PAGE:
The Lady's Slipper was adopted as the state flower in 1902.
The pink and white lady’s slipper (Cypripedium reginae), also known as the showy lady’s slipper or queen’s lady slipper, was adopted as the state flower in 1902. Found living in open fens, bogs, swamps, and damp woods where there is plenty of light, lady’s slippers grow slowly, taking up to 16 years to produce their first flowers. They bloom in late June or early July. The plants live for up to 50 years and grow four feet tall. A century ago, the showy lady’s slipper was a favorite adornment in rural church altars during the summer. Since 1925 this rare wildflower has been protected by state law (it is illegal to pick the flowers or to uproot or unearth the plants). The specimens pictured here were growing near Chaska.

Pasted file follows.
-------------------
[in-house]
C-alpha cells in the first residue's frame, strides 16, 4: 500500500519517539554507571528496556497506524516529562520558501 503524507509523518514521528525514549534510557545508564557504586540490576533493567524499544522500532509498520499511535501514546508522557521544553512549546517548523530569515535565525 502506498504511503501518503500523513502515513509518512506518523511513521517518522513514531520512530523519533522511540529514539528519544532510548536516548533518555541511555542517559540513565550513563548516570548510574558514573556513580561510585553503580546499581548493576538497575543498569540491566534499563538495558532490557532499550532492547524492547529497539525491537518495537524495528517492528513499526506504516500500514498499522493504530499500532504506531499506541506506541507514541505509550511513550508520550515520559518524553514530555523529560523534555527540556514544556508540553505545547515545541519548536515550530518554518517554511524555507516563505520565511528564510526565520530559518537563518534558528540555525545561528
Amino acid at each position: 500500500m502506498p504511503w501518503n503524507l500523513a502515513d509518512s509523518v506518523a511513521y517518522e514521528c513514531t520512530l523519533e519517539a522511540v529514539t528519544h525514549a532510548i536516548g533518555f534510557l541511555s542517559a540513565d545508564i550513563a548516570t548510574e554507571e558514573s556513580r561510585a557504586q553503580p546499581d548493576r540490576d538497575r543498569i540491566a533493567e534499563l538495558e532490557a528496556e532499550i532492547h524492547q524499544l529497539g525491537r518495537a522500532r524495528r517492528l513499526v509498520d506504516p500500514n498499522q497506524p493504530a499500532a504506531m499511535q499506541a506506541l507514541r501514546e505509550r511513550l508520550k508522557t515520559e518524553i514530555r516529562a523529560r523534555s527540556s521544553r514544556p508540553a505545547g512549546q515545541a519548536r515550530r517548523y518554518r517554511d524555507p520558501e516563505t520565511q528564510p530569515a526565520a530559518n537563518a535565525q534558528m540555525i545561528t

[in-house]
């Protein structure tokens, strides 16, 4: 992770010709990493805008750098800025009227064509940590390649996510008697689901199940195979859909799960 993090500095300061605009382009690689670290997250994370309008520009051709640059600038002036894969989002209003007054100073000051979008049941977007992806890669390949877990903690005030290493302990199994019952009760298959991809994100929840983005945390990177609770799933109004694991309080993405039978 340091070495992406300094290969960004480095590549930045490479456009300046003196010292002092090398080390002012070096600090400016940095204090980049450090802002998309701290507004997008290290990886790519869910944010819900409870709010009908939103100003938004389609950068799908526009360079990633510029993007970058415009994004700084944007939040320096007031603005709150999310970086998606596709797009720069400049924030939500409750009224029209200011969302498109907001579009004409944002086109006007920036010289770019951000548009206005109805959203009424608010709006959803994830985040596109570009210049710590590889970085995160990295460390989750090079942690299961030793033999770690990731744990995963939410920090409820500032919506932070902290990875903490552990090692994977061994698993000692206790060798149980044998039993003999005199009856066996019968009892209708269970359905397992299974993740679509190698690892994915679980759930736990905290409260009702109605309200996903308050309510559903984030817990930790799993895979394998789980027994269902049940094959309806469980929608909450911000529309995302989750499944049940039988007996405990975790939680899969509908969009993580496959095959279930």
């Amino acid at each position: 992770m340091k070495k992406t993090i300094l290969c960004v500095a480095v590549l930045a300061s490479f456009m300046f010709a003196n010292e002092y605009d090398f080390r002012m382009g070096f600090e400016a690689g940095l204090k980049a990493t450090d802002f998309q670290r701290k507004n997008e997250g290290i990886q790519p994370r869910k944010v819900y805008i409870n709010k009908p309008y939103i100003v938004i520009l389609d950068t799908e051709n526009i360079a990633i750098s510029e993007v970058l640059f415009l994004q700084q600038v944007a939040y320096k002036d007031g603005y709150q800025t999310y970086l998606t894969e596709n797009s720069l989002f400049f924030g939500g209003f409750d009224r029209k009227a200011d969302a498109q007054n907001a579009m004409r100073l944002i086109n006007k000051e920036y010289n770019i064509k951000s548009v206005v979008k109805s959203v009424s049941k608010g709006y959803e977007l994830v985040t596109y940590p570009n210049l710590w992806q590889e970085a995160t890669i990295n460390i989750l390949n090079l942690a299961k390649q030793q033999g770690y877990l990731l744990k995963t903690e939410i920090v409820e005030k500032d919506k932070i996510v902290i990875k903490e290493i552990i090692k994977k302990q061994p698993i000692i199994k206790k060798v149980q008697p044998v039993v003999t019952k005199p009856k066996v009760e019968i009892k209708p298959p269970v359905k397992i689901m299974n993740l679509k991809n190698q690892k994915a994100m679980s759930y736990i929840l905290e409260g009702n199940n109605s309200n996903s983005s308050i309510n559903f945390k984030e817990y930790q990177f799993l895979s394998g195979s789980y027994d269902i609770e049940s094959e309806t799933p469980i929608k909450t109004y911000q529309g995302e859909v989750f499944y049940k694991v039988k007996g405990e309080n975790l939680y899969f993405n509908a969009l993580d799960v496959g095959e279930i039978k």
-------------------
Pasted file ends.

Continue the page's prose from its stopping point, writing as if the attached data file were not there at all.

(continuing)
Pink and White Showy Lady’s Slipper: Cypripedium reginae (DNR)
Minnesota Statutes 1902 section 1.142